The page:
The provision of individual legal review on your SMSF deed updates is essential to protect you and your clients from future litigation.
Individual legal review and sign off is the process of a lawyer examining the current Trust Deed of your Superannuation Fund and confirming documentation prepared to update the Trust Deed has been prepared correctly.
Updating an existing SMSF to a new deed is more than simply noting the variation clause.
There may be additional parties required to consent to the update, conflicting clauses in the current deed, clauses that must be retained in an upgrade and many other issues that can complicate the deed update process.
These additional requirements have an affect on the way the documents required to update the deed are drafted. And whilst some deeds may be easy to update, and can be done using a standardised template, many deeds require drafting outside the ‘norm’ which requires legal expertise to ensure they are prepared correctly.
Without the input of a lawyer to ensure these additional requirements are met, there is a chance that the documentation prepared will be invalid, and open to challenge and possible litigation in the future.
For this reason it is essential that when you order deed updates, there is a lawyer involved in the process to sign off to say that each update has been prepared in line with the requirements of the current deed for the Fund.
Automated deed updates – the issues
There are a number of deed providers that enable you to order deed updates online and to receive them instantly via email – that is, they do not provide individual legal review.
Whilst a convenient way to receive documentation, and at times, a cheaper way to update deeds, the risks associated with ordering deeds in this matter are high. Why? Because no matter how sophisticated an online system is, it cannot cater for the variation requirements of every deed in the market. This being the case, there is a strong likelihood that a percentage of your deed updates will not be prepared in line with the requirements of the current trust deed for the Fund, creating potential issues for you and your clients in the future.
What requirements might not be catered for?
The following are just a few common examples of circumstances where an automated deed update system may not create a valid deed update due to the complexity of the variation requirements set out in a particular SMSF deed:
- where a principal employer or other party is required to update the deed, but that party is no longer in existence (very common with employer orientated deeds)
- where a party other than the trustee is required to execute the deed update, and this party is omitted from the deed update application form
- where a notice requirement is paramount in the deed, and is not noted or followed in the prepared documentation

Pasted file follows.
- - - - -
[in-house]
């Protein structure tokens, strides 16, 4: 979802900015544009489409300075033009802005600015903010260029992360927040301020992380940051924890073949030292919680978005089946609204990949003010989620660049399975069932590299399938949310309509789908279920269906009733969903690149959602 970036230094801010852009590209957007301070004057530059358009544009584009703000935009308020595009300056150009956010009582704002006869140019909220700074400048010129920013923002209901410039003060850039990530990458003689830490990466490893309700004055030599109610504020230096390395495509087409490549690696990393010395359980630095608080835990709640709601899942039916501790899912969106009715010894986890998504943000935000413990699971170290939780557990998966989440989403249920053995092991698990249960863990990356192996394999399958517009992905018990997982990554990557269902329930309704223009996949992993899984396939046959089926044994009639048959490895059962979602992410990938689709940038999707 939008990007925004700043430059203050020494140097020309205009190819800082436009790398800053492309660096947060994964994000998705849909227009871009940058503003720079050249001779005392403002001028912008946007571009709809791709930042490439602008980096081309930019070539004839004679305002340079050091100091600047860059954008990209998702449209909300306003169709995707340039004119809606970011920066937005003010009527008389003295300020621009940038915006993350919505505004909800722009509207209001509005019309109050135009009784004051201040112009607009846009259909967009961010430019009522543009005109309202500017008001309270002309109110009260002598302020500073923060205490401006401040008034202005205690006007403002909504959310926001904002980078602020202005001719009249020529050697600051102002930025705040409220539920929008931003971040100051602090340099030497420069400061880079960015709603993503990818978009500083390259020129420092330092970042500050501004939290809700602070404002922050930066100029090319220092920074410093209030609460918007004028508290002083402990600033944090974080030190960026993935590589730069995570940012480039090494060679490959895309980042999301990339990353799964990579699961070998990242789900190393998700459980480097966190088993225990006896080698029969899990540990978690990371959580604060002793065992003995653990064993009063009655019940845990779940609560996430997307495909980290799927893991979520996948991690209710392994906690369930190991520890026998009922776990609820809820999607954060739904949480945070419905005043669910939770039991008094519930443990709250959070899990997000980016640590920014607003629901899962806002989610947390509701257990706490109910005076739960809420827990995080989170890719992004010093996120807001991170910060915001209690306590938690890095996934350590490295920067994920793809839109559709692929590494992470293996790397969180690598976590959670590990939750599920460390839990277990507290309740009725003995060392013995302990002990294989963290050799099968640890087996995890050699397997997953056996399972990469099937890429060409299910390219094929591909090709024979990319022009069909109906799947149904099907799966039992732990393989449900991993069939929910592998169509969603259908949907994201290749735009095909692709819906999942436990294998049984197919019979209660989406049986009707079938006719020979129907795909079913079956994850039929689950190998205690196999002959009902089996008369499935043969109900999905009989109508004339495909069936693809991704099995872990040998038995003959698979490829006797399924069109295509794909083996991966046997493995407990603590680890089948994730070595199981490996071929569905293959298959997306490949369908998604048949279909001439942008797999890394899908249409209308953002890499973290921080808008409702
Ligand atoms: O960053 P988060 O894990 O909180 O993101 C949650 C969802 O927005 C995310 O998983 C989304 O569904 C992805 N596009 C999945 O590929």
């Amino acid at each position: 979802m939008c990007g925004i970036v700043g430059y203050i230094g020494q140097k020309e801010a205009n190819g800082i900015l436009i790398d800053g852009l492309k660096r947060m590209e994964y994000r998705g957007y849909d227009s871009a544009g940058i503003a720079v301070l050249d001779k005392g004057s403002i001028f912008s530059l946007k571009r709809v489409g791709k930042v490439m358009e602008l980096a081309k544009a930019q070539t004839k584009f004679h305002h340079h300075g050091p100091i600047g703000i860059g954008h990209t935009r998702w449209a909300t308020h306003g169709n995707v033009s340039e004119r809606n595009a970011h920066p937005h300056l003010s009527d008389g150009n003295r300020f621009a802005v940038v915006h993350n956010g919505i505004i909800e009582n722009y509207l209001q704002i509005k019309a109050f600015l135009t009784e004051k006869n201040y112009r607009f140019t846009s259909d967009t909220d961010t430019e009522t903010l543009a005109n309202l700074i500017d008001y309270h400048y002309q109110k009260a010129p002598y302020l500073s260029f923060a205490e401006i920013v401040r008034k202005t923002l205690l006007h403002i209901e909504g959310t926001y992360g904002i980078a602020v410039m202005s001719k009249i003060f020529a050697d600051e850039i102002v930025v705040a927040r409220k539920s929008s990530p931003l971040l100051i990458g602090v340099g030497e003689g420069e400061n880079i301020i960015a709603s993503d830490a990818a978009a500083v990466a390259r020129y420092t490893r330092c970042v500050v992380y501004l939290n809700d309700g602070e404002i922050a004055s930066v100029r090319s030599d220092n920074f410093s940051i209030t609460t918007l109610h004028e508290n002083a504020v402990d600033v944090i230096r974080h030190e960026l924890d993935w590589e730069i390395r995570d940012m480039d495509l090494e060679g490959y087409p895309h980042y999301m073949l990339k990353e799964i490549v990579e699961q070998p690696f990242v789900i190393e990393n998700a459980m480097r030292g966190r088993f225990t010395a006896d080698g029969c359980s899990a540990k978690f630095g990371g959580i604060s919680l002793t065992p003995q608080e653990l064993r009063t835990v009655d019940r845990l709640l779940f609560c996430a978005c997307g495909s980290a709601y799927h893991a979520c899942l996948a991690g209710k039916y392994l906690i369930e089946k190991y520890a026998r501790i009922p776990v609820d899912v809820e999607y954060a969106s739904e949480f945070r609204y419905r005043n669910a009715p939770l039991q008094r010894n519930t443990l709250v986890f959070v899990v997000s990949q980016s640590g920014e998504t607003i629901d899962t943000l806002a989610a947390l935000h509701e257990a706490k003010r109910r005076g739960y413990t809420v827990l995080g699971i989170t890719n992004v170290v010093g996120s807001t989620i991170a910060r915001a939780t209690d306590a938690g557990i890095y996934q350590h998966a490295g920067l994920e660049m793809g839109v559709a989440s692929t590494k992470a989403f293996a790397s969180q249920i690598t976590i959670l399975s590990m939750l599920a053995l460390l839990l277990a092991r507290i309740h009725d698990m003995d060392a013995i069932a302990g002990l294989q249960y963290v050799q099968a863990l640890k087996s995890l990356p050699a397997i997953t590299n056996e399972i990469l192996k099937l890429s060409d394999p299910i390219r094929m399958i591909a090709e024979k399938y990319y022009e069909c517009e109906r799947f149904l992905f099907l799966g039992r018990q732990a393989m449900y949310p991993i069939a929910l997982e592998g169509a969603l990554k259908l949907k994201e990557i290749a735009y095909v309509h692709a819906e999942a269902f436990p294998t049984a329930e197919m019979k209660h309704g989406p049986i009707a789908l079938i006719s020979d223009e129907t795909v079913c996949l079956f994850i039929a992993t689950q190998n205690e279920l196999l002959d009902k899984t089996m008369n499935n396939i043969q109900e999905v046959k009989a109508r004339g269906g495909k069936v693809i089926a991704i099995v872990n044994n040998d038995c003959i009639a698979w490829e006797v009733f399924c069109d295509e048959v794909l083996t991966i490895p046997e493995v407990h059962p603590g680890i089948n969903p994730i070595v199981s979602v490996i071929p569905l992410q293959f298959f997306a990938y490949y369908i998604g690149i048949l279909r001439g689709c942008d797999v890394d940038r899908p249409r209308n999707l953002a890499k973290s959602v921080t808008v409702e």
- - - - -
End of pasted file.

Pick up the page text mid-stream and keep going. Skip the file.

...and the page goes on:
Litigation Risks for your firm
When you order a document via a strictly online provider, you are required to complete an online application to provide the information for the provider to automatically create your new deed. During this process you are required to interpret the current deed to determine the parties and procedures required to update the trust deed.
Your answers are therefore dictating how the documents are being drafted.
The issue paramount is if the documents end up being created incorrectly because of your interpretation of the trust deed, or your omission of a required party. Should the deed or the actions of the trustees or members be challenged in the future as a consequence, you may be the one who the trustees of the fund take action against.
And if such an occasion occurred, your Professional Indemnity insurance is not likely to cover you because this situation has occurred as a consequence of you interpreting a legal document, and only a lawyer’s PI insurance will cover that.
What are the specific risks?
So what happens if a deed is challenged and deemed invalid in the future?
The highest litigation risk associated with invalid SMSF trust deeds is the challenging of death benefit payments by beneficiaries who ‘did not receive their fair share’.
Where a deed is updated and the members create BDBNs under the terms of the new deed, if that BDBN is challenged in the future, the first thing that will be looked at is the current deed for the Fund. If the deed is deemed to have been invalidly created, it can bring into question the ability of the member to make the BDBN (depending on the terms of the prior deed that was in place). If the court determined the deed update was invalid, it could present a very real litigation exposure for your firm if that BDBN is challenged successfully and a beneficiary who was otherwise ‘entitled’ to a death benefit is deemed to longer be entitled. This is because you provided the information that was used to create the updated deed in the first place, and in doing so, you engaged in legal work by reviewing the trust deed.
The number of cases being heard where BDBNs are being challenged are ever increasing, with a variety of outcomes including the deeming of BDBNs to be ineffective.
With an aging population, these challenges will increase exponentially over time.
Don’t assume the risk
The risks associated with using strictly online deed update services are many, but the price to ensure compliance and validity is low.
If you are looking to update your SMSF trust deeds, ensure you protect your firm and your clients by having a lawyer review and sign off on your deed updates as part of your deed update process.
SOURCE, All rights reserved to – Top Docs, Monday, 01 October 2018, Copyright © 2013 Topdocs, The importance of legal review when updating your SMSF Trust Deeds, https://www.topdocs.com.au/advice-and-training/technical-articles/the-importance-of-legal-review-when-updating-your-smsf-trust-deeds
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